I was sitting in my Brooklyn apartment on a warm Saturday evening in June when I opened a letter from an unexpected sender, the Oregon Board of Parole and Post-Prison Supervision. It was a notice for a hearing. After the words Hearing Type, the letter read, “Relief from Sex Offender Registration.”
As I continued to scan the document, my eyes fixated on the name of the criminal—a name I had spent nearly 17 years trying to forget. It was the name of my former stepfather. I was 13 years old when he was sentenced for molesting me. He was required to serve three years in prison, after which he’d have to register as a sex offender. Now he was petitioning the board to waive that requirement—for relief from the consequences of molesting me—which perpetrators in Oregon can file for once it has been five years since their parole has ended. Essentially, he was petitioning to move forward with his life as if he’d never done anything wrong. I was being notified in case I wanted to attend the hearing or make a statement.
As I read and reread the notice, I couldn’t get over the hearing type: Relief from Sex Offender Registration. Relief.
I wanted relief when I was 12, desperately attempting but unable to make friends with any of my male peers because I was too afraid of them. I wanted relief from the hours, dollars, and tears spent at therapy, trying to unpack what he did to me and how it would affect every part of my life, for the rest of my life. I want relief from the recurring nightmare that I have of him, to this day. I spent 17 years trying to get relief from this person, so it felt completely backward that he was now trying to get relief from me.
I called a friend who’s a lawyer familiar with sexual offenders. She reminded me that those who commit sex crimes reoffend at a higher rate than any other criminal category, especially as you consider that 6 in 10 offenses will go unreported. It became clear to me how lucky I had been to be supported by a legal system that so often falls short for those on the receiving end of sexual abuse. Relief, it seems, is rarely afforded to the victim.
The process of reporting and persecuting sexual assault is riddled with failure points—all of which I miraculously avoided. First of all, when I told my mother that my stepdad had been molesting me, she believed me, and reported it to the police—in 60% of sexual assault cases, that never happens. (Legal action is even less likely if the victim is not white.) Second, law enforcement arrested my perpetrator. Third, my abuser pleaded guilty and was sentenced for his crime, which makes him a part of the .005% of abusers who will go to prison for their actions. There was a chain of command that enabled me to receive some semblance of relief. Most victims aren’t so lucky.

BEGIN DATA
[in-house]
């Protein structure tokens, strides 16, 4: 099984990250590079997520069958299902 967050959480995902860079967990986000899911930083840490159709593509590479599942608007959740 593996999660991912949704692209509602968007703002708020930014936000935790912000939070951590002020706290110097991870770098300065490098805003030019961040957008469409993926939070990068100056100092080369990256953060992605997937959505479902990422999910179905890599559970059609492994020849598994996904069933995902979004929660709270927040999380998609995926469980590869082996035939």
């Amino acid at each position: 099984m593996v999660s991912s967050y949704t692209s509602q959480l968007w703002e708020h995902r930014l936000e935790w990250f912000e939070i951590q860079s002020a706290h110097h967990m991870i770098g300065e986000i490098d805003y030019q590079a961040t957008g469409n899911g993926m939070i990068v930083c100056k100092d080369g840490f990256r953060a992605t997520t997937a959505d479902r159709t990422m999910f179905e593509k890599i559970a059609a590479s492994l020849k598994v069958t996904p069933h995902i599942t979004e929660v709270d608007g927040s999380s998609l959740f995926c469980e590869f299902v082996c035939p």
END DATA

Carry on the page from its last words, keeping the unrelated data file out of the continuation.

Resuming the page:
At 13, when my abuser was sentenced, my healing began. My dad gave me the most important piece of advice to my recovery process. We were camping with my family just weeks after my offender had gone to prison. My younger cousin was camping with us at the time, and my dad asked me to go tell her what had happened to me. I looked at him confused and asked why. He sat me down and said, “When you tell other women what happened to you, it may prevent something similar from happening to them.” He reminded me that my story is now a source of experience, understanding, and ultimately power. “Good or bad, what we go through allows us to create the world we hope to see,” he said. My story is a chance to make sure other women never need relief.
I ultimately attended the hearing of relief and made a statement against my abuser’s petition. It was like stepping back in time: the sterile courtroom, the empathetic looks from the staff checking us in, and the carefully orchestrated tango of logistics to ensure that the two parties do not see each other until absolutely necessary.
As my abuser was being interviewed by members of the board, I listened intently to evaluate, just as the board was, the likelihood that he would reoffend. This was ultimately the crux of whether he would be granted relief from the registration or not. It seemed to me that throughout his testimony, he struggled to label what he did as criminal and often minimized his actions in comparison with those of the men he met while in jail. The board’s evaluation was thorough and fierce, digging into every comment in which he tried to deflect blame. Even in that moment, I felt sad for him. All I could see was a broken man. Our criminal justice system focuses on punishment instead of rehabilitation, and he seemed to be a product of it.
I read my statement. My voice trembled and my hands struggled to stay still. I spoke to the panel as instructed, but I could feel his eyes on me. Instead of allowing intimidation to sink in, I imagined how terrifying it must have been for him to see me. After all, I was a reckoning confirming the truth: He was guilty.
Ultimately, the board granted his petition for relief. He had no criminal record after his felony conviction and was therefore considered “low-risk” for recidivism.
But his relief is not the point. Throughout the experience I realized that the outcome of the hearing was neither what mattered nor something I could control. I could never get relief from him—that’s something that I’ve worked very hard to find for myself. In a system that rarely affords justice to victims, finding relief becomes even more important, more powerful. When we share our experiences with abuse, privately or publicly, in a courtroom or in a living room, we deliver relief to ourselves.
Kaitlyn Barclay is an angel investor and CEO of Scout Lab, a creative agency based in New York City. Follow her @kaitlynbarclay.
Originally Appeared on Glamour